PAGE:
“If you look over there, you’ll understand why we’re here today,” Fort Langley-Aldergrove MLA and B.C. Deputy Premier Rich Coleman said Tuesday morning as he motioned towards vehicles moving east and west along Highway 1. During a press conference at the 232 Street eastbound on ramp, Coleman helped announce a federal-provincial-municipal project to six-lane the highway from 216 Street to 264 Street.
The B.C. provincial government is committing $113 million in its share of the funding for Phase 2 of the Trans-Canada Six-Laning-Fraser Valley Project. The full project cost is estimated to be $235.5 million. The province is seeking funding contributions from the federal government and the Township of Langley.
Design work is expected to start this fall. Phase 2 of the project will include:
• eight kilometres of six-laning on Highway 1 between 216 Street and 264 Street;
• replacement of the 232 Street interchange with a modern interchange;
• replacement of the Glover Road overpass with a modern structure;
• removal and construction of a new CP Rail crossing; and
• building a new commercial truck parking facility on Highway 17 under the Port Mann Bridge (Highway 17 North Surrey Truck Parking Facility).
More than 700 jobs are expected to be created over the life of the corridor improvement project. “The first phase of adding six lanes to the freeway is underway now between 208th and 216th (Streets) along with the new overpass that’s going there,” Coleman said, noting that the final two phases will take the expansion all the way to Whatcom Road.
“It’s a really interesting project from a number of aspects,” Coleman said. Regarding the replacement of the railway bridge, Coleman said, “As many of you know who has been around here, there is a bridge with a railway going over the freeway back here. That particular bridge is lower than any other overpass on the No. 1 Highway, so it does result in trucks having to leave the highway and go around if they have a high load.”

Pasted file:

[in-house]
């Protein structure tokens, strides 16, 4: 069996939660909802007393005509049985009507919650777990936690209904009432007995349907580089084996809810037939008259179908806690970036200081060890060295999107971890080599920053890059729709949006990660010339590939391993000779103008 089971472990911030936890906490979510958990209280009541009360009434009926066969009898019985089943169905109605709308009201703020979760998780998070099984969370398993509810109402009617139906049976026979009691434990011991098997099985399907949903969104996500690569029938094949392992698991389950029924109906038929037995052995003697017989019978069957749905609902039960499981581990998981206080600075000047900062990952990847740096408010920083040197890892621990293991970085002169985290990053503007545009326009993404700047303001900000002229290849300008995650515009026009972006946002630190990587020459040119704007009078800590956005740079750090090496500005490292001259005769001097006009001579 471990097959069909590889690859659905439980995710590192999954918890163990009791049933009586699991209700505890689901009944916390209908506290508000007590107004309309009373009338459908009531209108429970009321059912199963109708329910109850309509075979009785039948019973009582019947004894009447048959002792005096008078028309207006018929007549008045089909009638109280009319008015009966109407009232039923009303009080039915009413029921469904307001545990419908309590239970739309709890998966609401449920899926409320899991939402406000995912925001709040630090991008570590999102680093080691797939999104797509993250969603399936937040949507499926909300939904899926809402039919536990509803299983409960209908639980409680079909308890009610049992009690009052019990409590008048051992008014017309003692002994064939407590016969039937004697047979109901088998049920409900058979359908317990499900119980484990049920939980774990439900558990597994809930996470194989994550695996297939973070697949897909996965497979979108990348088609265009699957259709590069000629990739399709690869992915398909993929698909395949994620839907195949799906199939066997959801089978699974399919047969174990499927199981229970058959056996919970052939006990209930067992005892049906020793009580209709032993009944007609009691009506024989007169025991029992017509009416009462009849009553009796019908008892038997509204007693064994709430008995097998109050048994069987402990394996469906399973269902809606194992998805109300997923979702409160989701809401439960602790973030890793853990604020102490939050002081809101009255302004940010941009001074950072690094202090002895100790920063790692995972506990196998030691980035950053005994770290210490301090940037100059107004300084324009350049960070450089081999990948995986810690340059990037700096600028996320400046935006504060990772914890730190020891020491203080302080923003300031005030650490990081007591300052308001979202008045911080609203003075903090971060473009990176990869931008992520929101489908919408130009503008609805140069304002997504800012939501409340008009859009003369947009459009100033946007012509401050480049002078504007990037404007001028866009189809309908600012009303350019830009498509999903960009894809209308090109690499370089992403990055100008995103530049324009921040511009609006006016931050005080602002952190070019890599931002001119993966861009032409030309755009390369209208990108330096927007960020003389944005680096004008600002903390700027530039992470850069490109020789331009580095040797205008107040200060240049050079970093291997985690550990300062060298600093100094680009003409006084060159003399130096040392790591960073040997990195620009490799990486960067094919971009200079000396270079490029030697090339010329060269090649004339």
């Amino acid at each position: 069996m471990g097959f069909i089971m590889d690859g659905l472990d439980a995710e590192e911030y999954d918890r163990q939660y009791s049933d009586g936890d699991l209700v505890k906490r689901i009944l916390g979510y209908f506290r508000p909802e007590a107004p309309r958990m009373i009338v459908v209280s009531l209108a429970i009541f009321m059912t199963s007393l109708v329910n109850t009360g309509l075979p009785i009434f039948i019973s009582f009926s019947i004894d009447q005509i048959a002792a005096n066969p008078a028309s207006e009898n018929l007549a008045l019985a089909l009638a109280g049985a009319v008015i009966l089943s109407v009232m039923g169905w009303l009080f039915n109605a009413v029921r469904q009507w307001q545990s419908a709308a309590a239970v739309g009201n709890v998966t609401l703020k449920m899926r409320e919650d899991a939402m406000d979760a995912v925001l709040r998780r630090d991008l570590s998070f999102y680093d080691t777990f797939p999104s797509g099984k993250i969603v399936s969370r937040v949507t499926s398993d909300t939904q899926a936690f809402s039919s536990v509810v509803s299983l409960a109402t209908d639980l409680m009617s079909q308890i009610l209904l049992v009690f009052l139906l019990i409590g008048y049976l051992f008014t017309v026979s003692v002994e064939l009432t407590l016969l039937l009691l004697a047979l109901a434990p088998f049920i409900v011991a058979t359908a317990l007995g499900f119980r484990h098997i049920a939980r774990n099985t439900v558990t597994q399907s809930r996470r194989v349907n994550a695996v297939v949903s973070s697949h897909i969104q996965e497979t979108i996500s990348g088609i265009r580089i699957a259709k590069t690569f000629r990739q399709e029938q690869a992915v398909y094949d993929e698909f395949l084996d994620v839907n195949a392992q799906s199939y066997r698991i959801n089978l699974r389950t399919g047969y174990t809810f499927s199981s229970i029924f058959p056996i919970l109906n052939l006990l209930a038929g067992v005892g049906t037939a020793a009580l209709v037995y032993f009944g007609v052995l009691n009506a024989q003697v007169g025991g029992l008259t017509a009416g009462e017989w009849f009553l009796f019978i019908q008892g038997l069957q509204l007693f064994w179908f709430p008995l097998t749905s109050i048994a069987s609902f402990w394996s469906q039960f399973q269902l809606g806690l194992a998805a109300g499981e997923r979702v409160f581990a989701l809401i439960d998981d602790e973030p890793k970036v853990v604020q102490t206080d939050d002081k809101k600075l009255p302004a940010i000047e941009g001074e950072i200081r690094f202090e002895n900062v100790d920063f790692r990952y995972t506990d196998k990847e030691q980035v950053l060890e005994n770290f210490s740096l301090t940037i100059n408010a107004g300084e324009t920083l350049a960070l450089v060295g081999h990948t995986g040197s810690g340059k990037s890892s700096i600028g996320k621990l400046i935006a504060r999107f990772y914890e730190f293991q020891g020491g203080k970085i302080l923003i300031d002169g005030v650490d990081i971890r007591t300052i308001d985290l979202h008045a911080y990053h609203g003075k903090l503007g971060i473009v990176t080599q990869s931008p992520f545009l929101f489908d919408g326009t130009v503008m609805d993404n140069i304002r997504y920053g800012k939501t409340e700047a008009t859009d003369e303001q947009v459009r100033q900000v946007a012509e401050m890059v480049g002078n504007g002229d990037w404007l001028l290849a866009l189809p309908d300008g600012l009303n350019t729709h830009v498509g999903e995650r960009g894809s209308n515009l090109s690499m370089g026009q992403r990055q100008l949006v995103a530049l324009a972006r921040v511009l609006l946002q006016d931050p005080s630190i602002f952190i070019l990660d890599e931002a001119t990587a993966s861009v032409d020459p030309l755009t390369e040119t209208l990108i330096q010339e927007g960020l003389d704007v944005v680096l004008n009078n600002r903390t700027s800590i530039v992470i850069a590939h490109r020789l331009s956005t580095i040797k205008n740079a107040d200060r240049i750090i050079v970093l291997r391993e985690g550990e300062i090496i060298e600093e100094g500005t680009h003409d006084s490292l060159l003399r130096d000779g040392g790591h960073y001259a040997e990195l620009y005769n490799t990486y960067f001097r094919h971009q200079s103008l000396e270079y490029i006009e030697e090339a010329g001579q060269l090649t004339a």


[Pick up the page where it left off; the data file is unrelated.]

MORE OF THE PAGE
Coleman said it will cost $45 million to replace the railway bridge and widen the highway at six lanes at that point. From an overall perspective, Coleman said this is a key project for traffic flow through Langley.
“It’s a crazy choke point that we want to fix, it’s because we actually work and keep the fundamentals of our business and government in shape, and we do the right things as far as balancing our budget and making strategic investments,” Coleman said.
Langley Township Mayor Jack Froese said $113 million is “a lot of dollars (and) a lot of impact in the immediate economy as far as jobs go, to build this infrastructure.” Froese added that it’s important for the economy of Langley and across B.C. to have corridors that move people and goods efficiently and effectively.
Highway 1 serves as the primary east-west corridor serving and connecting the Lower Mainland to the rest of B.C. This segment of Highway 1 has a daily traffic volume of more than 80,000 vehicles. Of these vehicles, about 6,000 on this stretch are commercial trucks carrying goods and cargo that are vital to the provincial economy and Canada's Asia Pacific Gateway Strategy.
During weekday peak periods, this segment of Highway 1 has significant traffic congestion, resulting in 1.2 million hours of annual delay to commuters, commercial traffic, and tourists due to heavy traffic through the corridor. The province noted that the purpose of this project is to improve safety, capacity, and access for all motorists on this key corridor.
"I'm so glad to see that relief is on the way for the commuters who struggle everyday with traffic to and from the valley on Highway 1," said Langley MLA Mary Polak. "This is exactly the type of investment that makes life easier for families who call our communities home."